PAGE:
"While our Canadian franchise and culture will continue to be at the core of DBRS' operations, the breadth and depth of both Warburg Pincus and Carlyle's international presence will be invaluable to DBRS at it seeks to capitalize upon its growing platforms in the United States and Europe," said Walter Schroeder, the company's founder and controlling shareholder.
Financial terms of the agreement were kept confidential, but a source close to the deal said it is worth more than US$500 million.
Schroeder will remain an investor in the company.
DBRS is Canada's only independent debt-rating agency. Since the company was founded in 1976, DBRS has grown to be the fourth-largest bond and credit-rating agency in the world, but it remains much smaller than its rivals — Moody's, Standard & Poor's and Fitch.
The company formerly known as Dominion Bond Rating Service employs about 300 people, with its main office in Toronto and other offices in New York, Chicago and London. It rates more than 1,000 companies and issuers of bonds, commercial paper, term debt and preferred shares.
The deal is expected to close in the first quarter of 2015. The company's headquarters will remain in Toronto.
Olivier Sarkozy, managing director and head of the financial services team at Carlyle, said his company will work with the management at DBRS to build out the rating agency's platform overseas.
"The world needs more global ratings franchises that issuers and investors alike can count on to provide timely and insightful ratings on a consistent and impartial basis," Sarkozy said in a statement. "As the world's fourth largest agency we believe DBRS is ideally suited to fill that void."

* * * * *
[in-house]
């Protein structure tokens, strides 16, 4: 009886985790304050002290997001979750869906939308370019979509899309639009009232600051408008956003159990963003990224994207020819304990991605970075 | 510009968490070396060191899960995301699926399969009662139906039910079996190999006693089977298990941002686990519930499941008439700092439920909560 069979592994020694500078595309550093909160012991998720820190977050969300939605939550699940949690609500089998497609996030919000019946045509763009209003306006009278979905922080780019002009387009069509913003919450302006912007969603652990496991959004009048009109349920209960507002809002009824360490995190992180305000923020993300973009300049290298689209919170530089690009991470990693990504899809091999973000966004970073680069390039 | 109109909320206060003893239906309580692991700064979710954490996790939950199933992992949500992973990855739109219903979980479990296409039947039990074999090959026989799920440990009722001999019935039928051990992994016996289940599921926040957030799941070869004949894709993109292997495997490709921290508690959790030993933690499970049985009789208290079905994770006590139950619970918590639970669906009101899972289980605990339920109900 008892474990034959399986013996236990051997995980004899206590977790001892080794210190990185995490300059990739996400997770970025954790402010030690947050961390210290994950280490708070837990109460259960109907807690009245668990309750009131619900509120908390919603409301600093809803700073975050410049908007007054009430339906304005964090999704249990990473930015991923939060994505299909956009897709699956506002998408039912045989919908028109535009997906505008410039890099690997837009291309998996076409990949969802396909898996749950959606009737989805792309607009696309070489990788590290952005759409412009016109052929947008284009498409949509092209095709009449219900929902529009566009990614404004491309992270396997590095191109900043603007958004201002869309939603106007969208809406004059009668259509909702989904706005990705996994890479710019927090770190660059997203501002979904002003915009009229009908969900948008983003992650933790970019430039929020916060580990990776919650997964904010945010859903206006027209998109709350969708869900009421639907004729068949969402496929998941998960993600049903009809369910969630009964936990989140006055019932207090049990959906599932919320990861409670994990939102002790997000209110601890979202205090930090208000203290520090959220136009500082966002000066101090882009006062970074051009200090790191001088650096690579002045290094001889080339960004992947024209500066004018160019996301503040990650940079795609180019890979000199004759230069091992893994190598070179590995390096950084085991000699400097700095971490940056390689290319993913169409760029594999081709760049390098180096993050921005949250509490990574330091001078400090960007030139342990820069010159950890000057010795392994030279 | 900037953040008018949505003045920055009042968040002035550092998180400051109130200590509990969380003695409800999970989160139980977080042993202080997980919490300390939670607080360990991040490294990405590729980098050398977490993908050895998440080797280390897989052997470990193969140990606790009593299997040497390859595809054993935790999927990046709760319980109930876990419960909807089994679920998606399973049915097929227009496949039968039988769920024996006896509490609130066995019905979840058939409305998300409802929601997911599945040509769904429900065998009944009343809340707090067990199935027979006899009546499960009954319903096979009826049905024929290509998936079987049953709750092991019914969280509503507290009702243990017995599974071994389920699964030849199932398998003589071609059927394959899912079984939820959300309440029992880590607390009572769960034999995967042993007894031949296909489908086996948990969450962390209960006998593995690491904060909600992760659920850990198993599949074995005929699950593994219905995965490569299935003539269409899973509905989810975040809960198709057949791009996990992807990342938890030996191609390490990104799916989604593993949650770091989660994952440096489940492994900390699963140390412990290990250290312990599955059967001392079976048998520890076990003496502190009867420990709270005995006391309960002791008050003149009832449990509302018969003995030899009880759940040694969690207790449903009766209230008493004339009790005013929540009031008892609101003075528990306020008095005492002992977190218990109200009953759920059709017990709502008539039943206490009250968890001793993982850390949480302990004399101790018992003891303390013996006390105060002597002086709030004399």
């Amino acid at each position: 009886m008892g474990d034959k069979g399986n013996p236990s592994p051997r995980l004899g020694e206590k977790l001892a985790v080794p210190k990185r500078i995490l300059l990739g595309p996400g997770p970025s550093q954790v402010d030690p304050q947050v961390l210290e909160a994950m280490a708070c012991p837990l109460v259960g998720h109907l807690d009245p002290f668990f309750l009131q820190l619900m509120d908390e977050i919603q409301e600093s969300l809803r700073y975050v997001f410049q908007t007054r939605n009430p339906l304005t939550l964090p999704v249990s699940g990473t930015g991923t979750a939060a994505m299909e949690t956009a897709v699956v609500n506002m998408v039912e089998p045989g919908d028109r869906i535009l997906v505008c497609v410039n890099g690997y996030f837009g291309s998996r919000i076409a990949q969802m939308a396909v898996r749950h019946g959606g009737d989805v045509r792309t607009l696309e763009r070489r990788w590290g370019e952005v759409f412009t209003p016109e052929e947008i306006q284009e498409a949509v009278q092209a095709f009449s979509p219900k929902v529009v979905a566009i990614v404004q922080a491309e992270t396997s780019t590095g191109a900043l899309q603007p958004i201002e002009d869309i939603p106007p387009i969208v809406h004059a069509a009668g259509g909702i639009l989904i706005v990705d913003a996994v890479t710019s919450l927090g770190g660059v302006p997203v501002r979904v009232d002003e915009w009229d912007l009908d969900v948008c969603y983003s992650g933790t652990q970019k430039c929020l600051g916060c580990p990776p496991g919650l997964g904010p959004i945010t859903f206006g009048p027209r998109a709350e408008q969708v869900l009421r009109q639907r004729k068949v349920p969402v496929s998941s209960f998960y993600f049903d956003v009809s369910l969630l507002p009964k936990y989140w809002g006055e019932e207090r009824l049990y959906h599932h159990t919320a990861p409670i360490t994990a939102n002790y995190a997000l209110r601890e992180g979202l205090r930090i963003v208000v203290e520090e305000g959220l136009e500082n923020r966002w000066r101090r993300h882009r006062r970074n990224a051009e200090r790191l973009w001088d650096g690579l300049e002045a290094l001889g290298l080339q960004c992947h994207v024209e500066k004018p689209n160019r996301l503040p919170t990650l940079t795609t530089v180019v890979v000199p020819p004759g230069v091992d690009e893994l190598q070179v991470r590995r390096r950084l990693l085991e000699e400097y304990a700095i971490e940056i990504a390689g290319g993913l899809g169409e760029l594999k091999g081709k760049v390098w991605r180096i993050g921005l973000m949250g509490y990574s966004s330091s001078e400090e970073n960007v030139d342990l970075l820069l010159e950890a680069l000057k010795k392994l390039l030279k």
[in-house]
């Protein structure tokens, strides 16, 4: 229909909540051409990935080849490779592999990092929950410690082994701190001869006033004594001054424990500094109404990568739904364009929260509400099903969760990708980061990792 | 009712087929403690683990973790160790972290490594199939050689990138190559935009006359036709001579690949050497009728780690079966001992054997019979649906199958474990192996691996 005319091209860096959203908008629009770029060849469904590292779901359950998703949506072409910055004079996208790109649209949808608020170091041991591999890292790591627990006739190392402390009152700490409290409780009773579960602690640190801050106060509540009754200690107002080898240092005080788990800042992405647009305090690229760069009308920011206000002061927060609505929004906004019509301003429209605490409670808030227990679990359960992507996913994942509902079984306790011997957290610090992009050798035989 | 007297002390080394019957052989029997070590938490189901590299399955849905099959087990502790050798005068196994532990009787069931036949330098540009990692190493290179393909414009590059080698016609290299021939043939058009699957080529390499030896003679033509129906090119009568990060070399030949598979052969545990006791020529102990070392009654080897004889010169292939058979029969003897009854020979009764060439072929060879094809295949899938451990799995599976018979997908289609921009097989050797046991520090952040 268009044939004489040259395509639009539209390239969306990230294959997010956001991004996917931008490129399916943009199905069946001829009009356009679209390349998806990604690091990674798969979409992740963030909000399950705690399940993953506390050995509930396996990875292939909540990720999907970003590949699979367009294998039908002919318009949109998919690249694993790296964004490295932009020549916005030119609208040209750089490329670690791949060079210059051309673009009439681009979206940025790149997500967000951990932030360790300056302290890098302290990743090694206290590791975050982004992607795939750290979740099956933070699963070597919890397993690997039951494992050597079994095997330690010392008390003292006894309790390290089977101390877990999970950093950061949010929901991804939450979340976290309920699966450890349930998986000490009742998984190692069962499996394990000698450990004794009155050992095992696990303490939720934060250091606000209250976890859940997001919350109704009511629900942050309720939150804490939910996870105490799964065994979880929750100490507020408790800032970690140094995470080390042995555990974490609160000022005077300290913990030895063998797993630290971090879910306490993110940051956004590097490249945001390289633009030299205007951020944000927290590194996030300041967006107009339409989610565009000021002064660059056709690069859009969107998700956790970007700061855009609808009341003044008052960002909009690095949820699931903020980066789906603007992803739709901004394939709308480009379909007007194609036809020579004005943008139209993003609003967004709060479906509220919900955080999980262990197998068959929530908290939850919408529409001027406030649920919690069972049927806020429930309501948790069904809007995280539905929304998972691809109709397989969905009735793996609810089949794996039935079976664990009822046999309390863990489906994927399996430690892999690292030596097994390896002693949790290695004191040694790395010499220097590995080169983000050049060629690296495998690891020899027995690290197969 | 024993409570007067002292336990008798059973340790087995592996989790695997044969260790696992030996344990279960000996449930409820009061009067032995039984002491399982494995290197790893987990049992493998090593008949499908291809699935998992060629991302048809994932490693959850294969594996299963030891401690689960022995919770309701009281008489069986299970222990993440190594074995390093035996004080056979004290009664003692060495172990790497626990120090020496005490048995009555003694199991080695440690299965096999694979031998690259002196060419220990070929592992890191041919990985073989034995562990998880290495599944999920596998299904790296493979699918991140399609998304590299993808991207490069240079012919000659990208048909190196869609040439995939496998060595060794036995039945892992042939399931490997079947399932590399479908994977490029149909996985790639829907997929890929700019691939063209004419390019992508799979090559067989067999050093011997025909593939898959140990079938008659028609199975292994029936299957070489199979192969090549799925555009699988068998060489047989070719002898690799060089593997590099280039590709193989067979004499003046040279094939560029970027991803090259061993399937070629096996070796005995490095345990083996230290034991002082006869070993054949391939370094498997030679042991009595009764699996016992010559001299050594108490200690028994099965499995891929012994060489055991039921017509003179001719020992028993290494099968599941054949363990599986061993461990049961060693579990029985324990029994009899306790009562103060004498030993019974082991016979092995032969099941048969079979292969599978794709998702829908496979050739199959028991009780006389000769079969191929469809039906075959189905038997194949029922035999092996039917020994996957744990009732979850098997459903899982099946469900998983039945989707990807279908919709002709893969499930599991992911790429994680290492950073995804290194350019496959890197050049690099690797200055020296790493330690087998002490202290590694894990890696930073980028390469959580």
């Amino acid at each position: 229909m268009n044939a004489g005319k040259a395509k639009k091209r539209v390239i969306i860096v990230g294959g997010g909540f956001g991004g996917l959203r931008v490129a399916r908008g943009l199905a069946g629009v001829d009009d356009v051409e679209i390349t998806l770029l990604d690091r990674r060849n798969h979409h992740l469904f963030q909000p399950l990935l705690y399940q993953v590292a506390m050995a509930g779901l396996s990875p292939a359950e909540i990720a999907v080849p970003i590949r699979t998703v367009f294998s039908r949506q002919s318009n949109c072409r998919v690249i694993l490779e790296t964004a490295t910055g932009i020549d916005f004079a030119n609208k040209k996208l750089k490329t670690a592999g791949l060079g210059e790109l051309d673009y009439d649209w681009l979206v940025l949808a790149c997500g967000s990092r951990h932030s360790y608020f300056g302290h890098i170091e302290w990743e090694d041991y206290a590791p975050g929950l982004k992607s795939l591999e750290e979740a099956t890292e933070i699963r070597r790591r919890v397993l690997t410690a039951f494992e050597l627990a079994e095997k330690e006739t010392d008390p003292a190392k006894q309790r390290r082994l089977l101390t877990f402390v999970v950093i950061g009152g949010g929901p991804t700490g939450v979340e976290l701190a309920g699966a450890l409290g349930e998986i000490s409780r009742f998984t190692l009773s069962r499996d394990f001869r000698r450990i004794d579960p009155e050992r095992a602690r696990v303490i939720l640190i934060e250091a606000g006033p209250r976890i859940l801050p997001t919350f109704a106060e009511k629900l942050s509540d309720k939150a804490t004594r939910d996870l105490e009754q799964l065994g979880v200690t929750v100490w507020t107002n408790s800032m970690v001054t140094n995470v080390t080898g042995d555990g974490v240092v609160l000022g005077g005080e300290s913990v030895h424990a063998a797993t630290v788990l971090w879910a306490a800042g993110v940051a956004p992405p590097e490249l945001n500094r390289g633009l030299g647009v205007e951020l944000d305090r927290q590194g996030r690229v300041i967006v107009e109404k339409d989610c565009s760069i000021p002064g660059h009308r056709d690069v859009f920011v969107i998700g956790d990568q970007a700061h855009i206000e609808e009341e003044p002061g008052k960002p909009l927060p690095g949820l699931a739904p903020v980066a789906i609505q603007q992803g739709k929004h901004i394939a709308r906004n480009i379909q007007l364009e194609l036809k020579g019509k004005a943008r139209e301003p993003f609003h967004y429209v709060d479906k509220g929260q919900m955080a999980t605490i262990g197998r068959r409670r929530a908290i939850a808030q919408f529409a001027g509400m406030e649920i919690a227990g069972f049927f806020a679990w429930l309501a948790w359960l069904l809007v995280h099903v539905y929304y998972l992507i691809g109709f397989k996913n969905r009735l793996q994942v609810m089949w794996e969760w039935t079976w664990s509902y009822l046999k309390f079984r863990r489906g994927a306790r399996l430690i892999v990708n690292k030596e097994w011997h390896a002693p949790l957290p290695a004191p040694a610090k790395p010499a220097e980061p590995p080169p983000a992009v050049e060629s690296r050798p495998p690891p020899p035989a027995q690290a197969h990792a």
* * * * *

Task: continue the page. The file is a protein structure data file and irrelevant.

There are a number of European countries whose economies have been badly battered during the recession that could prove attractive for DBRS as it pursues its expansion, including Spain, Portugal, Ireland and Greece.
The Carlyle Group announced last month that it plans to acquire Toronto-based alternative asset manager Diversified Global Asset Management Corp. for an undisclosed amount.
DBRS faced criticism in 2007 after $32 billion worth of asset-backed commercial paper suddenly became illiquid during the credit crisis, amid fears that some of the assets behind the notes included U.S. subprime mortgages and other high-risk debts.
DBRS had boosted investor confidence in the notes by giving the underlying assets its highest rating. DBRS was the only Canadian agency to rate Canadian non-bank, third-party ABCP, which caused investors to over-rely on the agency's ratings. The agency was later criticized for not detecting the potential risks sooner.